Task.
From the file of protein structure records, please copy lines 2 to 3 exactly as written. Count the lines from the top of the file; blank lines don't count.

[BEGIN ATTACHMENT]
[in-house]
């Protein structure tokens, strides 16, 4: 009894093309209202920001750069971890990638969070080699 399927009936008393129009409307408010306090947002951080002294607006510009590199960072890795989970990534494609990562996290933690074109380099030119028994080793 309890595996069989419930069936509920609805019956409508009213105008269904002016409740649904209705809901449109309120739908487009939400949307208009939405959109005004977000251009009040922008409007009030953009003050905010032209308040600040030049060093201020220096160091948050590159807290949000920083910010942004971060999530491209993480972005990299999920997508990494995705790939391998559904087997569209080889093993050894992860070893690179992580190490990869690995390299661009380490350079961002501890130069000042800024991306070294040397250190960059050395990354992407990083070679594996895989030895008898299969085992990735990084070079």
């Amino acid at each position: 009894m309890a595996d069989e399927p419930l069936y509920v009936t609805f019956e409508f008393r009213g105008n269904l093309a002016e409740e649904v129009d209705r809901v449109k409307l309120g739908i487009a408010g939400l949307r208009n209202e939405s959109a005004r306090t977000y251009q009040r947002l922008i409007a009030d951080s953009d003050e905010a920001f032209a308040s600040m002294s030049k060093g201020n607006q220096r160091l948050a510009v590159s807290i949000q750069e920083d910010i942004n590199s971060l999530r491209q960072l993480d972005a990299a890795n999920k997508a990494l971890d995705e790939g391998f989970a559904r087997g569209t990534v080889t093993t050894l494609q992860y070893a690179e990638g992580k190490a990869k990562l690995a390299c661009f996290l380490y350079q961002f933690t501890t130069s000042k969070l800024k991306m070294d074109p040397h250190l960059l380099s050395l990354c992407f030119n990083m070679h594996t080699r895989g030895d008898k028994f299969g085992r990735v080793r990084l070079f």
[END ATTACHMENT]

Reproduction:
């Protein structure tokens, strides 16, 4: 009894093309209202920001750069971890990638969070080699 399927009936008393129009409307408010306090947002951080002294607006510009590199960072890795989970990534494609990562996290933690074109380099030119028994080793 309890595996069989419930069936509920609805019956409508009213105008269904002016409740649904209705809901449109309120739908487009939400949307208009939405959109005004977000251009009040922008409007009030953009003050905010032209308040600040030049060093201020220096160091948050590159807290949000920083910010942004971060999530491209993480972005990299999920997508990494995705790939391998559904087997569209080889093993050894992860070893690179992580190490990869690995390299661009380490350079961002501890130069000042800024991306070294040397250190960059050395990354992407990083070679594996895989030895008898299969085992990735990084070079």
């Amino acid at each position: 009894m309890a595996d069989e399927p419930l069936y509920v009936t609805f019956e409508f008393r009213g105008n269904l093309a002016e409740e649904v129009d209705r809901v449109k409307l309120g739908i487009a408010g939400l949307r208009n209202e939405s959109a005004r306090t977000y251009q009040r947002l922008i409007a009030d951080s953009d003050e905010a920001f032209a308040s600040m002294s030049k060093g201020n607006q220096r160091l948050a510009v590159s807290i949000q750069e920083d910010i942004n590199s971060l999530r491209q960072l993480d972005a990299a890795n999920k997508a990494l971890d995705e790939g391998f989970a559904r087997g569209t990534v080889t093993t050894l494609q992860y070893a690179e990638g992580k190490a990869k990562l690995a390299c661009f996290l380490y350079q961002f933690t501890t130069s000042k969070l800024k991306m070294d074109p040397h250190l960059l380099s050395l990354c992407f030119n990083m070679h594996t080699r895989g030895d008898k028994f299969g085992r990735v080793r990084l070079f």